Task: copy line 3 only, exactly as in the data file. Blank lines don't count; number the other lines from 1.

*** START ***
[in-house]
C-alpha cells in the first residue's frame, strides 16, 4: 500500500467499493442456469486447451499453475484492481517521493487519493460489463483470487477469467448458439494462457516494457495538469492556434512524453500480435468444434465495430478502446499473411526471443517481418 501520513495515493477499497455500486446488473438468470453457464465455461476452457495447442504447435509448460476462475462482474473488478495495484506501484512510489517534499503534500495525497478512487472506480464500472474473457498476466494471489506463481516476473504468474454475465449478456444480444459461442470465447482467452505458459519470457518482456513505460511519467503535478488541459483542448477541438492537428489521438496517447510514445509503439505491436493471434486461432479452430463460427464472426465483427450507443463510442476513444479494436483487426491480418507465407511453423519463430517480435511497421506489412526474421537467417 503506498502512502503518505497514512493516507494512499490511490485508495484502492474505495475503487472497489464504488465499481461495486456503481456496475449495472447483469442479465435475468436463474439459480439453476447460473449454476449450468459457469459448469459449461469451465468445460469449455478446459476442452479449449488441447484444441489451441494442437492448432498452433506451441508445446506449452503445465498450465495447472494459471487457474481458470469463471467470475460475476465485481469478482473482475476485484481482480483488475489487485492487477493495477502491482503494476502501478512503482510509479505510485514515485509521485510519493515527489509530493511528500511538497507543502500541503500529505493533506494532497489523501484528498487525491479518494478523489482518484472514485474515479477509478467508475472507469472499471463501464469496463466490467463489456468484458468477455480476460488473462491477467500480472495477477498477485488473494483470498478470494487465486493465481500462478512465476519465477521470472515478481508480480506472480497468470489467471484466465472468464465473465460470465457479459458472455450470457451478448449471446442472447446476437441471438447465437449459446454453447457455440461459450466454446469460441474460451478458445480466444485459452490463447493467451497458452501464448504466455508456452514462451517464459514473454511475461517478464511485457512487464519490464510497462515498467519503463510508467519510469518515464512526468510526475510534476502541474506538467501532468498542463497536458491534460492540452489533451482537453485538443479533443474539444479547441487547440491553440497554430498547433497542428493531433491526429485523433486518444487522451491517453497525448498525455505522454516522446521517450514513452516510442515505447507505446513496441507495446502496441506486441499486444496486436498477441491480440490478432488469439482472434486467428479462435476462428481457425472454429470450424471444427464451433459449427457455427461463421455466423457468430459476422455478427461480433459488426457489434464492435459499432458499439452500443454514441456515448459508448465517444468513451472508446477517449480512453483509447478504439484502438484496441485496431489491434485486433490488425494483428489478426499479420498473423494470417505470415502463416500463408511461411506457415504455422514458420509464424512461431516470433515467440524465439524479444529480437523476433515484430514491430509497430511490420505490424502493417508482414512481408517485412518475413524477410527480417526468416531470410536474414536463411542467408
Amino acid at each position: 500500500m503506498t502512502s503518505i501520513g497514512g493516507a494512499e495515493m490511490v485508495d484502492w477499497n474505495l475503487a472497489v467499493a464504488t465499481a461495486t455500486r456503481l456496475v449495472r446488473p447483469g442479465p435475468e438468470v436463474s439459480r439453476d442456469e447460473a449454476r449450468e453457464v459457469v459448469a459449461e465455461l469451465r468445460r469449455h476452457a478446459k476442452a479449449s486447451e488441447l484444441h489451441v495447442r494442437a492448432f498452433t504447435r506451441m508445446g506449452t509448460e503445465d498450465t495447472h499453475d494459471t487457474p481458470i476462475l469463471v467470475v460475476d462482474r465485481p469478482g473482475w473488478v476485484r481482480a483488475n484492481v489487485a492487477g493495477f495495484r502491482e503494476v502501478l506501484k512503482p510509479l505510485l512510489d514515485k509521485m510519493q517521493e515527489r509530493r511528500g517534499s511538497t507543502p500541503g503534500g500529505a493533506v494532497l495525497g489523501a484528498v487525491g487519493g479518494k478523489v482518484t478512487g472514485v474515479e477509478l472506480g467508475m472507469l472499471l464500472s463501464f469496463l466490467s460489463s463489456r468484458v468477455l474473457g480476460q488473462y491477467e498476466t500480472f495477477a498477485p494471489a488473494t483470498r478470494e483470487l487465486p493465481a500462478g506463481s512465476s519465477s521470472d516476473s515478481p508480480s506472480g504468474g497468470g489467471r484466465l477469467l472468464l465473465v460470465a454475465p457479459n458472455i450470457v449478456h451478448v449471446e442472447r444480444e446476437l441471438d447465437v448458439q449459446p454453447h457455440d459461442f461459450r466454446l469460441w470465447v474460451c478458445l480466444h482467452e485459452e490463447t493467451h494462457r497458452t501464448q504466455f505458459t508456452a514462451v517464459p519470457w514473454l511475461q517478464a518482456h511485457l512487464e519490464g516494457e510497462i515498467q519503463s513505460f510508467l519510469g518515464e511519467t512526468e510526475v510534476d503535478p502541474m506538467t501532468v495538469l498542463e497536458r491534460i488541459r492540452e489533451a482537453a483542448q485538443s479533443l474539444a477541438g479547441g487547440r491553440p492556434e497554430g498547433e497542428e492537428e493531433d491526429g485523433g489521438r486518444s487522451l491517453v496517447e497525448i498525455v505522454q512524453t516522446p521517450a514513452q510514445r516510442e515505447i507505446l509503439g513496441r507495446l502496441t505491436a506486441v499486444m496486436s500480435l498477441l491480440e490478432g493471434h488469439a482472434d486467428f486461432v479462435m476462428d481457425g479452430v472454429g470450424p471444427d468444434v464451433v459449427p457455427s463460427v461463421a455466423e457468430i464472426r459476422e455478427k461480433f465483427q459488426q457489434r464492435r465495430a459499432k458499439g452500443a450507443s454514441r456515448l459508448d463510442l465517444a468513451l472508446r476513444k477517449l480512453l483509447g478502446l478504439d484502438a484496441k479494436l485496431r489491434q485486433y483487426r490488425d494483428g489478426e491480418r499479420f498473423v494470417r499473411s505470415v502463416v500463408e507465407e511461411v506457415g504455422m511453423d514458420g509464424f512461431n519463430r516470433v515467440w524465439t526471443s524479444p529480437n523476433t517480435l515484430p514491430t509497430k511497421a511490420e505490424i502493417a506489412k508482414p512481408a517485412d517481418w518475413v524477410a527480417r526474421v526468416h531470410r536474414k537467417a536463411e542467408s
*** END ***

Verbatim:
Amino acid at each position: 500500500m503506498t502512502s503518505i501520513g497514512g493516507a494512499e495515493m490511490v485508495d484502492w477499497n474505495l475503487a472497489v467499493a464504488t465499481a461495486t455500486r456503481l456496475v449495472r446488473p447483469g442479465p435475468e438468470v436463474s439459480r439453476d442456469e447460473a449454476r449450468e453457464v459457469v459448469a459449461e465455461l469451465r468445460r469449455h476452457a478446459k476442452a479449449s486447451e488441447l484444441h489451441v495447442r494442437a492448432f498452433t504447435r506451441m508445446g506449452t509448460e503445465d498450465t495447472h499453475d494459471t487457474p481458470i476462475l469463471v467470475v460475476d462482474r465485481p469478482g473482475w473488478v476485484r481482480a483488475n484492481v489487485a492487477g493495477f495495484r502491482e503494476v502501478l506501484k512503482p510509479l505510485l512510489d514515485k509521485m510519493q517521493e515527489r509530493r511528500g517534499s511538497t507543502p500541503g503534500g500529505a493533506v494532497l495525497g489523501a484528498v487525491g487519493g479518494k478523489v482518484t478512487g472514485v474515479e477509478l472506480g467508475m472507469l472499471l464500472s463501464f469496463l466490467s460489463s463489456r468484458v468477455l474473457g480476460q488473462y491477467e498476466t500480472f495477477a498477485p494471489a488473494t483470498r478470494e483470487l487465486p493465481a500462478g506463481s512465476s519465477s521470472d516476473s515478481p508480480s506472480g504468474g497468470g489467471r484466465l477469467l472468464l465473465v460470465a454475465p457479459n458472455i450470457v449478456h451478448v449471446e442472447r444480444e446476437l441471438d447465437v448458439q449459446p454453447h457455440d459461442f461459450r466454446l469460441w470465447v474460451c478458445l480466444h482467452e485459452e490463447t493467451h494462457r497458452t501464448q504466455f505458459t508456452a514462451v517464459p519470457w514473454l511475461q517478464a518482456h511485457l512487464e519490464g516494457e510497462i515498467q519503463s513505460f510508467l519510469g518515464e511519467t512526468e510526475v510534476d503535478p502541474m506538467t501532468v495538469l498542463e497536458r491534460i488541459r492540452e489533451a482537453a483542448q485538443s479533443l474539444a477541438g479547441g487547440r491553440p492556434e497554430g498547433e497542428e492537428e493531433d491526429g485523433g489521438r486518444s487522451l491517453v496517447e497525448i498525455v505522454q512524453t516522446p521517450a514513452q510514445r516510442e515505447i507505446l509503439g513496441r507495446l502496441t505491436a506486441v499486444m496486436s500480435l498477441l491480440e490478432g493471434h488469439a482472434d486467428f486461432v479462435m476462428d481457425g479452430v472454429g470450424p471444427d468444434v464451433v459449427p457455427s463460427v461463421a455466423e457468430i464472426r459476422e455478427k461480433f465483427q459488426q457489434r464492435r465495430a459499432k458499439g452500443a450507443s454514441r456515448l459508448d463510442l465517444a468513451l472508446r476513444k477517449l480512453l483509447g478502446l478504439d484502438a484496441k479494436l485496431r489491434q485486433y483487426r490488425d494483428g489478426e491480418r499479420f498473423v494470417r499473411s505470415v502463416v500463408e507465407e511461411v506457415g504455422m511453423d514458420g509464424f512461431n519463430r516470433v515467440w524465439t526471443s524479444p529480437n523476433t517480435l515484430p514491430t509497430k511497421a511490420e505490424i502493417a506489412k508482414p512481408a517485412d517481418w518475413v524477410a527480417r526474421v526468416h531470410r536474414k537467417a536463411e542467408s